France will soon become President of the European Union.
The French Parliament is scheduled to vote on the first of a new set of environmental laws, springing from an environmental summit - La Grenelle - profoundly reviewing the state of the Environment, before mid July 2008.
During the French presidential elections, which Sarkozy won, he promised to hold an important environmental summit founded on an historic 1968 one, Les accords de la Grenelle. The 1968 Grenelle (Summit) is remembered for having led to a 25% increase in social security benefits, marking the beginning of the famous “social dialogue” in France.
On France2 Public News of Thursday June 5, Nicolas Hulot, film-maker, t.v. star, and ecological militant, head of the Nicolas Hulot Foundation for Nature and Man, was asked to comment on progress made since the recent French summit on environmental law, which his Foundation provided much of the impetus for. Hulot said that the proposed laws were, “too little and too slow,” and he commented on the amount of resistance and lobbying.
He said that he must be careful not to disrupt a good dynamic. “In France’s summit we got a sum of objectives and measures that we have never had before and we are in a position that no country has been in before ; the country has come together and is readying itself for action, so I have to be objective.” He added, however, that France still has to look at things as they are and not kid herself.
“At the moment every environmental indicator shows that the situation is accelerating, so that, whatever becomes of the summit objectives, anything we achieve will be a catch-up.”
“A number of things agreed to in the Summit have lost ground, for example carbon taxes have been delayed … And, renovation of old buildings - because new construction is only 9% of the building stock - the rest is all old - renovation of old buildings was supposed to become the standard. And green wedges; there were supposed to be connections between all the ecological zones; this was supposed to be put in place, but it hasn’t happened. These things could be brought up the list again by the members of Parliament (les deputés).”
Hulot said that he hoped that Members of Parliament would not descend into the depths they did over Genetically modified crops law, and instead will vote responsibly together by unanimously voting the Environment summit law (la loi Grenelle)… and perhaps bring some things forward, because so much has been scheduled too far ahead, to 2015, 2020 etc.
Hulot was asked by the announcer on the French News: “It’s true that the context of things has changed, the process has accelerated. Take for example, the cost of petroleum, would you accede to the demands of the occupations that are angry about this… by softening the taxes to reduce the amount they pay?”
Hulot: “Of course not, although that is easy to say if one is not specifically suffering. The point is that everyone needs to get real. We are now in food crisis, energy crisis, crisis of natural resources and primary resources, all combined with the economic crisis, bringing us to one of the greatest crises that the world has ever known. So, what do we do? Do we wait until we run into dead-ends everywhere, or do we take strong measures? France cannot all by herself be virtuous.”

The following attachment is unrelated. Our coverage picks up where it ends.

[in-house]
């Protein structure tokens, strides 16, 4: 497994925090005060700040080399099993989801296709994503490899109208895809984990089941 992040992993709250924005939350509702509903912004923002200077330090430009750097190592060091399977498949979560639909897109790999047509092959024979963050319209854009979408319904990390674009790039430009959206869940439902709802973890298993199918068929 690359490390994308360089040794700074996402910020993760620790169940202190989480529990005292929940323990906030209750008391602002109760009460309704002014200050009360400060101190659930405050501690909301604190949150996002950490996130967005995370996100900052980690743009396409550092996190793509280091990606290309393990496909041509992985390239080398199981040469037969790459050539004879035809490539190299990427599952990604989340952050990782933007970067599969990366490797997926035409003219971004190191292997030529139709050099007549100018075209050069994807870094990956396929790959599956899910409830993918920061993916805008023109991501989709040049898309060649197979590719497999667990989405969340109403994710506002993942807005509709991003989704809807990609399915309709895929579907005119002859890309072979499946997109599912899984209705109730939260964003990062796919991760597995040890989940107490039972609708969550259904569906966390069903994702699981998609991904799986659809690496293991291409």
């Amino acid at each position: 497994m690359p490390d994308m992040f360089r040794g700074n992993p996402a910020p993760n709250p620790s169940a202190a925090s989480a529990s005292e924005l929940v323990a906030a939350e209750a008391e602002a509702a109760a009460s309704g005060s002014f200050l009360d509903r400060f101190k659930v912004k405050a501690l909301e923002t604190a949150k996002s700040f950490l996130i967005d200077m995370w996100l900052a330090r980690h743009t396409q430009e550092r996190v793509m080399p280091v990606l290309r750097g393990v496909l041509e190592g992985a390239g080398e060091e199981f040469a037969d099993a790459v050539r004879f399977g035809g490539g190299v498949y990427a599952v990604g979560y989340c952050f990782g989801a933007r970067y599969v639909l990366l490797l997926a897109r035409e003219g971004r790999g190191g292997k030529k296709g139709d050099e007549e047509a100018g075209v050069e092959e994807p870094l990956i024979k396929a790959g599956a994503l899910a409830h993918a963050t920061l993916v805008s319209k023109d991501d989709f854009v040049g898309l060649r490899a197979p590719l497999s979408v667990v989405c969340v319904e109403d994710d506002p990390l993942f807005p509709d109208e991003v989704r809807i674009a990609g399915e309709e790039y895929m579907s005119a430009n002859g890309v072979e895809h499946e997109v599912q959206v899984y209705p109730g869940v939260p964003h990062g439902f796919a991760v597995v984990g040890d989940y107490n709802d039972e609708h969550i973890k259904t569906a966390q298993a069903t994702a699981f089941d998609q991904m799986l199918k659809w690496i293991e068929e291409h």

She could, however, improve the situation by leading the European community.
“France could do it with La Grenelle… correcting and enriching a number of provisions. She could find legitimacy at the moment when she enters the Presidency of the European Union to lead our partners into still more structured measures…more radical…”
Asked to talk about petroleum in this context, Hulot, exclaimed, “Excuse me, but on Petrol, we still don’t have a Plan B. Petrol has still not hit bottom. We cannot take short term measures permanently. Petrol is going to become rarer and rarer and therefore more and more expensive. Therefore, for example, in a number of sectors regulation will become necessary, and probably reconversion.”
The announcer asked, “So there is no point in trying to soften the pain of high prices in petrol…?”
Using the French metaphor, ‘Reculer pour mieux sauter’, Hulot said that, “We have to step back in order to be able to advance all together. To move in a united way.”
He was then asked, “But what should we say to the occupations that are hardest hit?”
Hulot: “Well, in the first place you have to look at their problems case by case, for instance, in fishing, 3 or 4% of the sector is responsible for the greatest draw-down on oil … this can be discussed…For road transports, we need to look at the overall transport situation …We cannot only look at road transport alone. All cannot be as it was before. If people think that everything can go on as it has done, and we react constantly in crisis mode, we are going to finish up in a massive recession. We know that those who will be hit hardest are those who are already in difficulty. For example, the fishing industry, agriculturalists, and truckies..”
“Now we need a real Marshall Plan, at the level of France and Europe, to orientate massively our investments in our economies for this transition, and for solidarity (mutual cooperation).”
(re-edited 7 June for clarity.)
Source: France2 8pm television news of 5 June 2008; "Grenelle de l'Environnement: Nicolas Hulot veut que le projet de loi de programmation soit "amendé à la hausse"", AP, 05.06.2008, 12:57 and "Le Grenelle de l’environnement, mode d’emploi", http://www.biodiversite2012.org/spip.php?article228, 12 February, 2008
Journalist and Translator: Sheila Newman